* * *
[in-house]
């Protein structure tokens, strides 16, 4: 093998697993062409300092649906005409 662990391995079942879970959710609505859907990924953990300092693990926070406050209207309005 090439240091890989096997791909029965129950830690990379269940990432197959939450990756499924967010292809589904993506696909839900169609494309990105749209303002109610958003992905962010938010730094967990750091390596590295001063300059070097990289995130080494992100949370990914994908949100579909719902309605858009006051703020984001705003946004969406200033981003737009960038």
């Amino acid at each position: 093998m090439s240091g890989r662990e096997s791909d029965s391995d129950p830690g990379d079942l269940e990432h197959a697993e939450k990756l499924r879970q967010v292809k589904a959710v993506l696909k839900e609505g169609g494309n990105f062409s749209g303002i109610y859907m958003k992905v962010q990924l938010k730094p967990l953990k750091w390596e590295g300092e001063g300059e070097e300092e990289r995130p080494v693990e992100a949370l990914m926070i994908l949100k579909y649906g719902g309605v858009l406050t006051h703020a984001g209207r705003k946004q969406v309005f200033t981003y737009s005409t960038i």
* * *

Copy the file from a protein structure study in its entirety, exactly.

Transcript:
[in-house]
């Protein structure tokens, strides 16, 4: 093998697993062409300092649906005409 662990391995079942879970959710609505859907990924953990300092693990926070406050209207309005 090439240091890989096997791909029965129950830690990379269940990432197959939450990756499924967010292809589904993506696909839900169609494309990105749209303002109610958003992905962010938010730094967990750091390596590295001063300059070097990289995130080494992100949370990914994908949100579909719902309605858009006051703020984001705003946004969406200033981003737009960038």
């Amino acid at each position: 093998m090439s240091g890989r662990e096997s791909d029965s391995d129950p830690g990379d079942l269940e990432h197959a697993e939450k990756l499924r879970q967010v292809k589904a959710v993506l696909k839900e609505g169609g494309n990105f062409s749209g303002i109610y859907m958003k992905v962010q990924l938010k730094p967990l953990k750091w390596e590295g300092e001063g300059e070097e300092e990289r995130p080494v693990e992100a949370l990914m926070i994908l949100k579909y649906g719902g309605v858009l406050t006051h703020a984001g209207r705003k946004q969406v309005f200033t981003y737009s005409t960038i």